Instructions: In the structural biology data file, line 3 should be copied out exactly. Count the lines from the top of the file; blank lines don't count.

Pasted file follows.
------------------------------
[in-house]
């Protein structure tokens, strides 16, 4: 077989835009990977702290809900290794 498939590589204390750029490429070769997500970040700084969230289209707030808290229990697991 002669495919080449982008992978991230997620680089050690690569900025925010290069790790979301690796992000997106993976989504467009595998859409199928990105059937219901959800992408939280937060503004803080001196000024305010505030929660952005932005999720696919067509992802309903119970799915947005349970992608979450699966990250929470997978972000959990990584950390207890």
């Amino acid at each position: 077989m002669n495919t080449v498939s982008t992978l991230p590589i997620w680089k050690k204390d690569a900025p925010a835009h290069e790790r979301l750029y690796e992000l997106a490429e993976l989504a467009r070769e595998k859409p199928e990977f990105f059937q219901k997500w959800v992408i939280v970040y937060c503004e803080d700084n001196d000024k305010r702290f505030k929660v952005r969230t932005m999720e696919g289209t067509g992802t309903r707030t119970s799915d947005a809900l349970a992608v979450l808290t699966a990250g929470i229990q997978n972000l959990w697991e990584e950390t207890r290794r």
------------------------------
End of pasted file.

């Amino acid at each position: 077989m002669n495919t080449v498939s982008t992978l991230p590589i997620w680089k050690k204390d690569a900025p925010a835009h290069e790790r979301l750029y690796e992000l997106a490429e993976l989504a467009r070769e595998k859409p199928e990977f990105f059937q219901k997500w959800v992408i939280v970040y937060c503004e803080d700084n001196d000024k305010r702290f505030k929660v952005r969230t932005m999720e696919g289209t067509g992802t309903r707030t119970s799915d947005a809900l349970a992608v979450l808290t699966a990250g929470i229990q997978n972000l959990w697991e990584e950390t207890r290794r």